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Secular Buddhism / Re: I almost hate to say it, but ........
« Last post by MarasAndBuddhas on June 07, 2021, 05:13:16 PM »
Yeah, well, "secular buddhism" is somewhat oxymoronic, yet one doesn't have to label oneself anything in order to practice...

i think all the religious ornaments have the quality of bringing together people in a group, that's their power. If i had to choose any label it would be "confused buddhist", because i just don't have much in the way of "beliefs" except a vague sketch of what is polite and incorrect or impolite and rude.

I've learned a lot from this "global pandemic", yet it has been pretty horrible for my ability to meditate. I resolved recently i'm just going to shorten my time to 10 minutes, we'll how see how that works out.
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Secular Buddhism / I almost hate to say it, but ........
« Last post by Chaz on May 27, 2021, 09:25:20 PM »
........... I am, slowly, but surely, becoming a secular Buddhist.

This isn't a matter of choice, to a loss of faith, or a inability to relate to the religious aspects of the path.

It's a matter of evolution.

I'm fine with everything has gone before.  However, having left the comfort of my Colorado sangha, having not found anything as a suitable replacement, and nothing on the horizon, things have changed.  The "religious" aspects of my practice, things that are heavily dependent on a sangha for support, have taken on less importance that in previous years.  I don't do the practices and rituals.  I don't make observances.  I'm still strong with the less religious aspects of the path - sitting meditations in the simplest of forms.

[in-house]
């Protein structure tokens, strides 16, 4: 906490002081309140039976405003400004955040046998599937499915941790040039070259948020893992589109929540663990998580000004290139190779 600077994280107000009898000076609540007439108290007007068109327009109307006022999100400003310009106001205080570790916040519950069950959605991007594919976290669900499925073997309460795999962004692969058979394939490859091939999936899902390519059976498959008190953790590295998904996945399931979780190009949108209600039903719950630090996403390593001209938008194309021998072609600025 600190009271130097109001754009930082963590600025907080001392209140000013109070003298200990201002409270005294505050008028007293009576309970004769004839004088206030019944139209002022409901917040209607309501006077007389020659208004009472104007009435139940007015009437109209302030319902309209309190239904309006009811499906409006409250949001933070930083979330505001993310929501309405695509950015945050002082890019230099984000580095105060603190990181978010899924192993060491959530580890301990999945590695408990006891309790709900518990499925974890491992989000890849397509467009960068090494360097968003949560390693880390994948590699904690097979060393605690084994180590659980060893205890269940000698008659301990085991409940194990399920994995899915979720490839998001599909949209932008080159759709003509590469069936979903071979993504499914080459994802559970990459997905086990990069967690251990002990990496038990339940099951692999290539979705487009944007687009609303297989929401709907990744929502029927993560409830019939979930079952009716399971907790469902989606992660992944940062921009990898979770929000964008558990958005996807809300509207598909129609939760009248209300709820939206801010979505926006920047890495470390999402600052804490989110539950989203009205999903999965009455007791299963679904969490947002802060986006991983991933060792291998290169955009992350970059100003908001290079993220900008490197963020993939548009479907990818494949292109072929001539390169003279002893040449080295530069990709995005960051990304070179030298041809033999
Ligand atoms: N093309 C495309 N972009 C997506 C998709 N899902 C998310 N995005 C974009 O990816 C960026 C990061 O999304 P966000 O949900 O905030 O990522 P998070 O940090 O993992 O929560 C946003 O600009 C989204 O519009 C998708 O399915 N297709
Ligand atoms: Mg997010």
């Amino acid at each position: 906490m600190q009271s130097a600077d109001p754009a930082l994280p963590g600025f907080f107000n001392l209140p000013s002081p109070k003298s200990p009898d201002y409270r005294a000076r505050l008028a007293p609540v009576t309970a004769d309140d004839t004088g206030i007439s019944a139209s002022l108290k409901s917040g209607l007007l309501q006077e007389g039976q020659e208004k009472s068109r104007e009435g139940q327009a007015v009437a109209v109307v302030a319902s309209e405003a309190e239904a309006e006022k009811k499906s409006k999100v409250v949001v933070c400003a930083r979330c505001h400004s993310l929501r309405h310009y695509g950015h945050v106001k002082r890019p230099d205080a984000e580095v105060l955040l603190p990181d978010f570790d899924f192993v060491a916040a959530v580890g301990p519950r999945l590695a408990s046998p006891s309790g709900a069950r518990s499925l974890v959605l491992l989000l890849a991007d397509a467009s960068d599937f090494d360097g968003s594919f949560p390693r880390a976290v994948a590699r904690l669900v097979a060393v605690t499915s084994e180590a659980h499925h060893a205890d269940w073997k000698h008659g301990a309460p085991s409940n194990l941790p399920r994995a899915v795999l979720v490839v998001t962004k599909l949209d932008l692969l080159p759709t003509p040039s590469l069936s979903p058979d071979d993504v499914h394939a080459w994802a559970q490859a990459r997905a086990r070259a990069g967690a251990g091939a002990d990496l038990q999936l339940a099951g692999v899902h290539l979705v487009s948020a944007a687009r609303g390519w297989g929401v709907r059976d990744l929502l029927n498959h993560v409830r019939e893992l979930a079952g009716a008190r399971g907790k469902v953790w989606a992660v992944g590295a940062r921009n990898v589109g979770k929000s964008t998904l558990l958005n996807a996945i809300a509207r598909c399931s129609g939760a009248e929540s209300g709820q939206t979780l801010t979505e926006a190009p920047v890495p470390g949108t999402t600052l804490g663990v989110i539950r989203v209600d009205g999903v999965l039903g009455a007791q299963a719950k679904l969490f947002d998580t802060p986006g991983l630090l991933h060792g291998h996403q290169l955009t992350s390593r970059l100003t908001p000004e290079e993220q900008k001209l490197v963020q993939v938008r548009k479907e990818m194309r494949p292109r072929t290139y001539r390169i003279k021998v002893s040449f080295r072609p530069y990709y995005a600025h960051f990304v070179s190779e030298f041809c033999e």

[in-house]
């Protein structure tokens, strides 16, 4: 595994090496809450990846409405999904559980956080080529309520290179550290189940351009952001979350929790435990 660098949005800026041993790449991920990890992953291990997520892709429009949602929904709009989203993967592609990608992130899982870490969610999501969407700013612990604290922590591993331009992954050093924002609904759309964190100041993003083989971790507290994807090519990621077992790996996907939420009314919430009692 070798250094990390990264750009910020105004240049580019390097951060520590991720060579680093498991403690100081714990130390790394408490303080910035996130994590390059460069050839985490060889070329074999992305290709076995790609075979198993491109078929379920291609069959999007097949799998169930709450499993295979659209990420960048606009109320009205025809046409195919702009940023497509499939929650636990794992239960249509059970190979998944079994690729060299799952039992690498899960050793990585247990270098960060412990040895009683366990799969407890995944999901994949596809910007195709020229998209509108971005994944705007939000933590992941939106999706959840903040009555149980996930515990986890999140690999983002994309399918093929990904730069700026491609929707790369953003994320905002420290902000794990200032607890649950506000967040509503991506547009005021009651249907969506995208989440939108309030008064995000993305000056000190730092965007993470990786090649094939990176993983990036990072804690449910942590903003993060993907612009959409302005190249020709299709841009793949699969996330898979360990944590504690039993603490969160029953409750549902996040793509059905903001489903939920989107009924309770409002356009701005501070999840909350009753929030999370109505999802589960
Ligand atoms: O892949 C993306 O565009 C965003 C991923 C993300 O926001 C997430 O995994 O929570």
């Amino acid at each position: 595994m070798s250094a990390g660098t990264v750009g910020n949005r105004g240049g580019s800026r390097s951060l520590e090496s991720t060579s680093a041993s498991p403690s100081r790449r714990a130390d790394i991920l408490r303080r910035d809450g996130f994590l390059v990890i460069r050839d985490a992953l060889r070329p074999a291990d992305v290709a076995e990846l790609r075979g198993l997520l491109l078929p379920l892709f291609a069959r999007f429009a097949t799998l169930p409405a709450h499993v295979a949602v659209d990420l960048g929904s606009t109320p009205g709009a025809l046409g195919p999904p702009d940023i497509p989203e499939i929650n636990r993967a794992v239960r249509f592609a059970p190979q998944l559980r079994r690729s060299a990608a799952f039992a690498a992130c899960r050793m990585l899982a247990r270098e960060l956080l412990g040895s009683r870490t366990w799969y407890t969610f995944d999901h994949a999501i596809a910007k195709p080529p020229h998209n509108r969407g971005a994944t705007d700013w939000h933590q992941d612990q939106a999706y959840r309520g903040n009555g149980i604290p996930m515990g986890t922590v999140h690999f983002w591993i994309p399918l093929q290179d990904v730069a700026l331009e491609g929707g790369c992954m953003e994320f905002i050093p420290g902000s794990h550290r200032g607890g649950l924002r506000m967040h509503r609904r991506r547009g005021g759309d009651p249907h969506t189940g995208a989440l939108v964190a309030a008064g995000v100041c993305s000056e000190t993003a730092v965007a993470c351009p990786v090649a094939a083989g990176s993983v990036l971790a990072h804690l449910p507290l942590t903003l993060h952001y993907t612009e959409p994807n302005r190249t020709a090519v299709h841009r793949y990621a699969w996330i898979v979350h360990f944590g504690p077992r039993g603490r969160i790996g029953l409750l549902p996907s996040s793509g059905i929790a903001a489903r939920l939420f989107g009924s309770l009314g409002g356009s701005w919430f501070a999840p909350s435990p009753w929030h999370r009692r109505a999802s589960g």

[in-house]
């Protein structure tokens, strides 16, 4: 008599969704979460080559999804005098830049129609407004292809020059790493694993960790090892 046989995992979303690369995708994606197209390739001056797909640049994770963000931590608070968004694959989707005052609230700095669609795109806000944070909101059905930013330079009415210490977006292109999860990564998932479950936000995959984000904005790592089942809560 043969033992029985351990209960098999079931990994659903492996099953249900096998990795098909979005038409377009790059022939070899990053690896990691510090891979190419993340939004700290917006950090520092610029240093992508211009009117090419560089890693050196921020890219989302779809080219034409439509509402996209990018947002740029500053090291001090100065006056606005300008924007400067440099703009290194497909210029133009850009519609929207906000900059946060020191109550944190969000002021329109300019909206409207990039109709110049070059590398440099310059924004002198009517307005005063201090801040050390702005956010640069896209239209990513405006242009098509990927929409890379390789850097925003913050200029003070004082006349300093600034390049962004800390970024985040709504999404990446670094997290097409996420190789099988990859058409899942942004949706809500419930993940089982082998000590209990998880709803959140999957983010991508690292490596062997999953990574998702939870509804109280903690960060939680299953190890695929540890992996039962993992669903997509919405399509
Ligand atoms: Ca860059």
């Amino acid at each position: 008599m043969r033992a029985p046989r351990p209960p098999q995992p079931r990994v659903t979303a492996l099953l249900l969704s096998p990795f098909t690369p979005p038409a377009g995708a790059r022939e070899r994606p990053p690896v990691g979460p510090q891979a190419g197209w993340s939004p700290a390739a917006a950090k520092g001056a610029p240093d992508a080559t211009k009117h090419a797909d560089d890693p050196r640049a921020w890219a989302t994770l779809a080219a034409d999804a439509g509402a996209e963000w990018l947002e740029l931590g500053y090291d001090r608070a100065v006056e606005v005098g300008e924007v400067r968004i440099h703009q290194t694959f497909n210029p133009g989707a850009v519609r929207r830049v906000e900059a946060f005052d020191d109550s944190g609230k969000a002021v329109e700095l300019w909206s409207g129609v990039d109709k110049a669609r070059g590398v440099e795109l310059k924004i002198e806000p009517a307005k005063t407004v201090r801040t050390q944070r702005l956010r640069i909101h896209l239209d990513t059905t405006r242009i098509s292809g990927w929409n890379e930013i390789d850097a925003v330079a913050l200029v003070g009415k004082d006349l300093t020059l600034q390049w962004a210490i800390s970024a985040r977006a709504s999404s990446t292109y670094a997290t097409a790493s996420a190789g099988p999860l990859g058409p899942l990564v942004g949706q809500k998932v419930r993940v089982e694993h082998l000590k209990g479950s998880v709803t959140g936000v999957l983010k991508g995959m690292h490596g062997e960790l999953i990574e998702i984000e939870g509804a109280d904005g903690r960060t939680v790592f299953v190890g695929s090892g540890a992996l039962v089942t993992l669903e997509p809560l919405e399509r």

And it's ok.  This is where karma has taken me.

There have been and there still are issues I have with "Secular Buddhism" - things I don't agree with. I'm not fond of the label. However, my practice is becoming more secular than religious.

Go figure?
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Danger Zone / Re: east and west
« Last post by MarasAndBuddhas on May 22, 2021, 01:21:54 AM »
I personally think that arguing with people on Facebook is pointless.  It reminds me of the old cartoon -- a man unable to go to bed because someone is WRONG on the internet! 

The advantage of Free Sangha is that everyone, at least in theory, is trying to follow the right speech guidelines. -- not because of moderation but because this is an integral part of Dharma practice.  Of course, we fail at this all the time, because we are human, but the thing to do is pick oneself up and try again.   

If traveling to the Far East, my pick would be Taiwan instead of mainland China.  It has preserved more traditional attitudes to culture and religion.  Be forewarned that, if you want to learn enough Chinese for religious practice, it would take a major effort on your part.

yeah, there are a couple of different forms of chinese, and in order to translate the original "Tao Te Ching" I would need to also learn caligraphy, none of this is easy but i could make a stab at it with all the right preparations.